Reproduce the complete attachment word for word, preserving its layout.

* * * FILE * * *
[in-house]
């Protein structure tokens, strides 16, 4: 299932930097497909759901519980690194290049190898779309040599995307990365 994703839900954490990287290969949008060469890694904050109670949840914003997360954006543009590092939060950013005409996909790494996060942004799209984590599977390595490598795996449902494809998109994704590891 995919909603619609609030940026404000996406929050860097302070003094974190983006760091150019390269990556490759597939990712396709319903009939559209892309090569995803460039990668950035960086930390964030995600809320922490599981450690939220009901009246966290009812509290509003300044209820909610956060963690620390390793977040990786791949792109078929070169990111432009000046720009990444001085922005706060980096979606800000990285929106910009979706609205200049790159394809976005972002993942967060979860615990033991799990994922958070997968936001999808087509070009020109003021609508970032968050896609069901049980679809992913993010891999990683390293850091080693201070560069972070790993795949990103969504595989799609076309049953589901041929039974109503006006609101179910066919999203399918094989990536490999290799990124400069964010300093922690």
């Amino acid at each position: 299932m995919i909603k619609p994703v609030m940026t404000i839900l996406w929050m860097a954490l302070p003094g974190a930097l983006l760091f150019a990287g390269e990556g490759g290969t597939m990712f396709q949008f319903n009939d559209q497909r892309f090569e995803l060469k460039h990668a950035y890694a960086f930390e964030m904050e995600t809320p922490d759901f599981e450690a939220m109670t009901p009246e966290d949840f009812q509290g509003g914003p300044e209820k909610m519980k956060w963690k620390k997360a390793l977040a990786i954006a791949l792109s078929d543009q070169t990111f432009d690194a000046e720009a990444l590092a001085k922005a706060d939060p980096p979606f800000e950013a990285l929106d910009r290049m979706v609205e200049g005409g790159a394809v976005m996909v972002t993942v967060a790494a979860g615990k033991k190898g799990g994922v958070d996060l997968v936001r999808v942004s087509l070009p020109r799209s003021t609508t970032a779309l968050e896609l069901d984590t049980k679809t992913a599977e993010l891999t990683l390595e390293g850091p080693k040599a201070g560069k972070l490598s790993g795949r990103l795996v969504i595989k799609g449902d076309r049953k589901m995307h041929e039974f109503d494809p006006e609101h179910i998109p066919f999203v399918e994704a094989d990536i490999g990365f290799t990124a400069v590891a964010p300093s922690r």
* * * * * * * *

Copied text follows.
[in-house]
């Protein structure tokens, strides 16, 4: 299932930097497909759901519980690194290049190898779309040599995307990365 994703839900954490990287290969949008060469890694904050109670949840914003997360954006543009590092939060950013005409996909790494996060942004799209984590599977390595490598795996449902494809998109994704590891 995919909603619609609030940026404000996406929050860097302070003094974190983006760091150019390269990556490759597939990712396709319903009939559209892309090569995803460039990668950035960086930390964030995600809320922490599981450690939220009901009246966290009812509290509003300044209820909610956060963690620390390793977040990786791949792109078929070169990111432009000046720009990444001085922005706060980096979606800000990285929106910009979706609205200049790159394809976005972002993942967060979860615990033991799990994922958070997968936001999808087509070009020109003021609508970032968050896609069901049980679809992913993010891999990683390293850091080693201070560069972070790993795949990103969504595989799609076309049953589901041929039974109503006006609101179910066919999203399918094989990536490999290799990124400069964010300093922690």
């Amino acid at each position: 299932m995919i909603k619609p994703v609030m940026t404000i839900l996406w929050m860097a954490l302070p003094g974190a930097l983006l760091f150019a990287g390269e990556g490759g290969t597939m990712f396709q949008f319903n009939d559209q497909r892309f090569e995803l060469k460039h990668a950035y890694a960086f930390e964030m904050e995600t809320p922490d759901f599981e450690a939220m109670t009901p009246e966290d949840f009812q509290g509003g914003p300044e209820k909610m519980k956060w963690k620390k997360a390793l977040a990786i954006a791949l792109s078929d543009q070169t990111f432009d690194a000046e720009a990444l590092a001085k922005a706060d939060p980096p979606f800000e950013a990285l929106d910009r290049m979706v609205e200049g005409g790159a394809v976005m996909v972002t993942v967060a790494a979860g615990k033991k190898g799990g994922v958070d996060l997968v936001r999808v942004s087509l070009p020109r799209s003021t609508t970032a779309l968050e896609l069901d984590t049980k679809t992913a599977e993010l891999t990683l390595e390293g850091p080693k040599a201070g560069k972070l490598s790993g795949r990103l795996v969504i595989k799609g449902d076309r049953k589901m995307h041929e039974f109503d494809p006006e609101h179910i998109p066919f999203v399918e994704a094989d990536i490999g990365f290799t990124a400069v590891a964010p300093s922690r």